Kupffer cell–derived 95-kd type IV collagenase/gelatinase B: Characterization and expression in cultured cells

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Abstract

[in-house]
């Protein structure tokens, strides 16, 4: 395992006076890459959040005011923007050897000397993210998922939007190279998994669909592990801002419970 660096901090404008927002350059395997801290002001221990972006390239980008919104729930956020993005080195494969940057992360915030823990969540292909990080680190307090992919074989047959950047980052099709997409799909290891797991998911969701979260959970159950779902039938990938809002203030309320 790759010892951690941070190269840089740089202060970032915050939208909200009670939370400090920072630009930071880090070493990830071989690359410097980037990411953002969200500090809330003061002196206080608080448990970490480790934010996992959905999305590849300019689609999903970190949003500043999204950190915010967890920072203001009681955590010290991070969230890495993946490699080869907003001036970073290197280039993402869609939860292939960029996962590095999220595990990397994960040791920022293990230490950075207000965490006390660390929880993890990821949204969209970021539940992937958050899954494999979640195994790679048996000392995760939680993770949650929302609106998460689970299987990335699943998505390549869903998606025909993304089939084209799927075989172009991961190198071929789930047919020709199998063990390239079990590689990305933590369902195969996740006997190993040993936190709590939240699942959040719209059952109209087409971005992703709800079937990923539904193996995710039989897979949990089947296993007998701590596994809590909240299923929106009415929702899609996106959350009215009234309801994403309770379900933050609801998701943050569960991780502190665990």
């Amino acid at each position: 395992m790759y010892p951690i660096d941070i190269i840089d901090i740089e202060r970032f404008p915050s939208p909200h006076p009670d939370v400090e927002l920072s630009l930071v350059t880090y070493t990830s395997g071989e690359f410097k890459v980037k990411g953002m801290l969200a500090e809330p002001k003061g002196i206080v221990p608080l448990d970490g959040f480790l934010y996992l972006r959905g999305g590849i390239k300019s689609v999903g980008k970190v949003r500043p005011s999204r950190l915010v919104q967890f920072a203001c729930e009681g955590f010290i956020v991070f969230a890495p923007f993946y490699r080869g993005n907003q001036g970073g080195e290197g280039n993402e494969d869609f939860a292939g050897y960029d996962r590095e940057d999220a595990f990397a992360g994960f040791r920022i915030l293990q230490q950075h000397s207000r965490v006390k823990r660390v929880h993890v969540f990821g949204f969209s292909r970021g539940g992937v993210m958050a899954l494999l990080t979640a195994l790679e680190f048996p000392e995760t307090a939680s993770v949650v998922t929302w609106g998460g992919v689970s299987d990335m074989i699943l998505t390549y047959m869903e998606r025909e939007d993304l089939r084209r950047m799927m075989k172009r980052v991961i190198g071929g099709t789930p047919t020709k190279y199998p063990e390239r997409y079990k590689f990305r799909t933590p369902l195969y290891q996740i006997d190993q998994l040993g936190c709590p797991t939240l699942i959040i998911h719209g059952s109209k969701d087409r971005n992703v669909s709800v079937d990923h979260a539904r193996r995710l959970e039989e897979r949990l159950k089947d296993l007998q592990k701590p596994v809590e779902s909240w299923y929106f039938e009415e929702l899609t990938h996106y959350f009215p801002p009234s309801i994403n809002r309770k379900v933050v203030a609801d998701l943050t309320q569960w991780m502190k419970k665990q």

Release of 92-kd type IV collagenase/gelatinase, also known as gelatinase B, by inflammatory and tumor cells is increasingly recognized and is believed to facilitate cellular migration across basement membranes. It has been implicated in the pathogenesis of many diseases, but little is known of its cellular origin(s) and function in liver. In this study we have demonstrated synthesis and release of gelatinase B by human and rat Kupffer cells in primary culture. Northern analysis of RNA extracted from Kupffer cells stimulated with phorbol ester demonstrated a 2.8 kb transcript for gelatinase B. Immunoblotting and zymography of serum-free Kupffer cell–conditioned media demonstrated extracellular release of immunoreactive enzyme and gelatinase activity, Mr 92,000 (95,000 from rat cells). The organomercurial 4-aminophenyl mercuric acetate (APMA) activated the enzyme in vitro, indicating secretion primarily as a proenzyme. Stimulation of Kupffer cells by phorbol ester markedly induced gelatinase B release, which was inhibited by cycloheximide. In contrast, cycloheximide had no effect on constitutive secretion in culture, suggesting that there is some intracellular storage. Kupffer cell–derived gelatinase B was also partially purified and characterized. After separation by gelatin sepharose and gel filtration chromatography, gelatin-degrading activities of 95, 88, 75, and 65 kd were detected, the three lower-molecular-weight species probably representing activated forms. Enzyme activity was inhibited by ethyl-enediaminetetra-acetic acid (EDTA), but not by serine-and thiol-protease inhibitors, and was restored by zinc. Activity was also inhibited by tissue inhibitor of metallo-proteinase-1 (TIMP-1) and α-2 macroglobulin. The partially purified enzyme rapidly degraded denatured collagens (gelatin) as well as native types III, IV, and V collagens, but had no activity against casein, types I and VI collagens. (HEPATOLOGY 1995; 22:304–315.)

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